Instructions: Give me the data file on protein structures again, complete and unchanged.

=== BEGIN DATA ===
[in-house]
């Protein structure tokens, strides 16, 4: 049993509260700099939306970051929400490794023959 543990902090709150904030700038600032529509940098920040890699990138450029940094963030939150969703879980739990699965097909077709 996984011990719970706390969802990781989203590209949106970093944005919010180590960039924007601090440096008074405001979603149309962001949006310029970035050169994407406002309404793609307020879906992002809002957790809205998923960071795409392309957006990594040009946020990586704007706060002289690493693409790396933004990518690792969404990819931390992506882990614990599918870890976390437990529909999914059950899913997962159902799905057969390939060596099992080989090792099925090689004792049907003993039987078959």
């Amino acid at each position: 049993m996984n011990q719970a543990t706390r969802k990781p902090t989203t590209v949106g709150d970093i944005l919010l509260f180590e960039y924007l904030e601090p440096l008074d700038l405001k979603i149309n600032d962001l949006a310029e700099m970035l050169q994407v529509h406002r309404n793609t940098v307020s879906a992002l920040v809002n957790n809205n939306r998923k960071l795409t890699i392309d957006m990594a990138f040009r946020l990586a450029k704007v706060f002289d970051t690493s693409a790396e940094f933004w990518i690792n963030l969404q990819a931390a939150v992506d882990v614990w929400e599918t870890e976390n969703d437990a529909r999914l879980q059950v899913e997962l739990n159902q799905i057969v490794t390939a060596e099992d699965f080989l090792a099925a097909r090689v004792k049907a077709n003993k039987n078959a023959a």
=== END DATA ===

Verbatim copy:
[in-house]
């Protein structure tokens, strides 16, 4: 049993509260700099939306970051929400490794023959 543990902090709150904030700038600032529509940098920040890699990138450029940094963030939150969703879980739990699965097909077709 996984011990719970706390969802990781989203590209949106970093944005919010180590960039924007601090440096008074405001979603149309962001949006310029970035050169994407406002309404793609307020879906992002809002957790809205998923960071795409392309957006990594040009946020990586704007706060002289690493693409790396933004990518690792969404990819931390992506882990614990599918870890976390437990529909999914059950899913997962159902799905057969390939060596099992080989090792099925090689004792049907003993039987078959």
């Amino acid at each position: 049993m996984n011990q719970a543990t706390r969802k990781p902090t989203t590209v949106g709150d970093i944005l919010l509260f180590e960039y924007l904030e601090p440096l008074d700038l405001k979603i149309n600032d962001l949006a310029e700099m970035l050169q994407v529509h406002r309404n793609t940098v307020s879906a992002l920040v809002n957790n809205n939306r998923k960071l795409t890699i392309d957006m990594a990138f040009r946020l990586a450029k704007v706060f002289d970051t690493s693409a790396e940094f933004w990518i690792n963030l969404q990819a931390a939150v992506d882990v614990w929400e599918t870890e976390n969703d437990a529909r999914l879980q059950v899913e997962l739990n159902q799905i057969v490794t390939a060596e099992d699965f080989l090792a099925a097909r090689v004792k049907a077709n003993k039987n078959a023959a």